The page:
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Not quite Estonian corporate tax

Prime Minister Mateusz Morawiecki has announced plans to introduce so-called “Estonian corporate income tax” in Poland and presented the key assumptions of the scheme. If adopted, the reform would come into force from the new year. What are the benefits for taxpayers from this change? Is the Estonian CIT to be introduced into the Polish tax regulations really similar to the original scheme used in Estonia?

Planned changes and benefits

Currently, CIT taxpayers must pay monthly or quarterly income tax advances and settle their accounts annually with the tax office. Companies planning to benefit from Estonian CIT will be relieved of these obligations, and pay tax only when the shareholders decide to distribute the profit and use it for their own rather than business purposes. The longer the funds remain undistributed in the form of profit, the higher the tax benefit for the company.

According to the government’s aims, retaining profits in the company is one way to protect against the crisis. The leaders of the Ministry of Finance stress that Estonian CIT should contribute to the growth of companies’ equity, improve their liquidity, creditworthiness and productivity, and thus significantly accelerate economic growth and increase the competitiveness of the entire economy. The simplicity of the planned solution is also pointed out: the lack of tax accounting and no obligation to file declarations. As announced, the taxpayer will not have to determine what is a tax-deductible cost or calculate depreciation allowances for tax purposes, but it is difficult to imagine how these assurances would be implemented in practice.

Key assumptions of the reform

At first sight, the solution looks very attractive. Unfortunately, the enthusiasm diminishes as we delve deeper into the key assumptions of the reform. The solution is addressed exclusively to small and medium-sized companies whose annual revenues do not exceed PLN 50 million and whose shareholders are natural persons only. Moreover, a company that would like to use Estonian CIT cannot have a capital involvement in other entities, must employ at least three people in addition to its shareholders, and its passive revenues cannot exceed operating revenues. All these criteria must be met jointly. The taxpayer will be able to elect to use the Estonian system for a period of four years, with an option of extending it for further four-year periods. The extension will be possible if, in the last, fourth year of the scheme, the taxpayer still meets the indicated set of criteria. However, exceeding the threshold of PLN 50 million during the four-year period would not exclude the company from applying Estonian CIT, and this should be regarded as a positive approach.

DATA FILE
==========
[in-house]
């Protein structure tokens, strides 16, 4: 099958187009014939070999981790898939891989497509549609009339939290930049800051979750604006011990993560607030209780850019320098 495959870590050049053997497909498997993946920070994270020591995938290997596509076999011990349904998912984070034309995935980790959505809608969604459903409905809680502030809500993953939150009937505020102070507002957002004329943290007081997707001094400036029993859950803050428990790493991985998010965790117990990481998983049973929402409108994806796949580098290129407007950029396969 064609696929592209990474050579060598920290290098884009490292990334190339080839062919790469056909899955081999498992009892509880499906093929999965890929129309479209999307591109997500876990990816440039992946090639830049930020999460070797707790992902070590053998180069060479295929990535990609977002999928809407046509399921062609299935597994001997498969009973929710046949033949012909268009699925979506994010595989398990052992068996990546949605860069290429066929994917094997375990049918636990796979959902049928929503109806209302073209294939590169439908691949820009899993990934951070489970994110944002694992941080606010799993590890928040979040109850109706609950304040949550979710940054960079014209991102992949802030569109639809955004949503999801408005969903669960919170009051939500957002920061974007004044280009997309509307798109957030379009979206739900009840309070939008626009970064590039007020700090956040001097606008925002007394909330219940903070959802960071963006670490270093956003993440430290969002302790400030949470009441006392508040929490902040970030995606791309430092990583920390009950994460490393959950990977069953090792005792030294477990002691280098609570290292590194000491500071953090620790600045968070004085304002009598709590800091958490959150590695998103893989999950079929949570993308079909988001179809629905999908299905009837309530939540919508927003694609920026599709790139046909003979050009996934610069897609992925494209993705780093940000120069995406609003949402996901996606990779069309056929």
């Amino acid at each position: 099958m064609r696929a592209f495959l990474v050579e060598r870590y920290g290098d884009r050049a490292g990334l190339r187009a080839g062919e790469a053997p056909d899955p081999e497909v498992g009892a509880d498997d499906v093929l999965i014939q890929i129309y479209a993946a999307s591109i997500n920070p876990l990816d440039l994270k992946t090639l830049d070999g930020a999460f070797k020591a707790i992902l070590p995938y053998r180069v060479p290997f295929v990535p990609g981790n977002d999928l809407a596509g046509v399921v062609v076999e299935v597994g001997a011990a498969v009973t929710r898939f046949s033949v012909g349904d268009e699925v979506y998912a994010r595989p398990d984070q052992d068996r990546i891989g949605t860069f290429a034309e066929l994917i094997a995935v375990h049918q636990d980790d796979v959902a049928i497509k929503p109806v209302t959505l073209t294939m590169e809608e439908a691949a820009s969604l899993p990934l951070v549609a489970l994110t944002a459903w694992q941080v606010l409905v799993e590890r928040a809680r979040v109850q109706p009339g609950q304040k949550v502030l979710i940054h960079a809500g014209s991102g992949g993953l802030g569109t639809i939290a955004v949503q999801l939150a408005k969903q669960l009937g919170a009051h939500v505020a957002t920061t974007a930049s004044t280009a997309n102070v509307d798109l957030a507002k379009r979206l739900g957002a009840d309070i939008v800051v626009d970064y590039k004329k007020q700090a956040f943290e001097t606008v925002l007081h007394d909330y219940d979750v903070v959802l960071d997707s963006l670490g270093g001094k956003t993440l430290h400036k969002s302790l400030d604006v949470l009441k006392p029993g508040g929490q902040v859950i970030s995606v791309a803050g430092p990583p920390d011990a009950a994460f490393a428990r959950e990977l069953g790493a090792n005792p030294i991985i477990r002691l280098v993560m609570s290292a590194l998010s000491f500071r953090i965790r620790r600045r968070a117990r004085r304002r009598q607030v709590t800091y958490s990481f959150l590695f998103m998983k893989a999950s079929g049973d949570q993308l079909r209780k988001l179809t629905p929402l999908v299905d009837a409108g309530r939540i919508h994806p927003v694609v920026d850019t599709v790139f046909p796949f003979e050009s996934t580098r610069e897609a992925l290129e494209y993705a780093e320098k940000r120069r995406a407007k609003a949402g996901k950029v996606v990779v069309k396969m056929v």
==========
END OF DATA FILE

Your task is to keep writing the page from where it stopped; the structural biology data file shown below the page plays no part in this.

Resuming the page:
Far from the original, far from perfect

What does the “Estonian CIT” planned in Poland have in common with the original solution developed in Estonia? Very little, it seems, apart from the key assumption that corporate income tax is only paid at the time of distribution of profits.

The original scheme does not introduce any specific conditions, thresholds or restrictions; all Estonian companies can apply it, except credit institutions. Therefore, the Estonian parliament has not limited the application of this modern solution to small and medium-sized companies. It also did not impose any restrictions related to the structure of shareholders, capital ties, employment levels, or sources of taxpayers’ income. The original Estonian CIT covers all income from operating activities and all types of passive income (e.g. royalties, dividends and interest) as well as capital gains from sale of all types of assets (including shares, other securities, and real estate).

Although in principle the planned reform should be assessed positively, it can only be hoped that over time the Polish solution will come closer to the Estonian ideal and cover a wider circle of Polish companies.

Sandra Derdoń, tax adviser, Michał Nowacki, attorney-at-law, tax adviser, Tax practice, Wardyński & Partners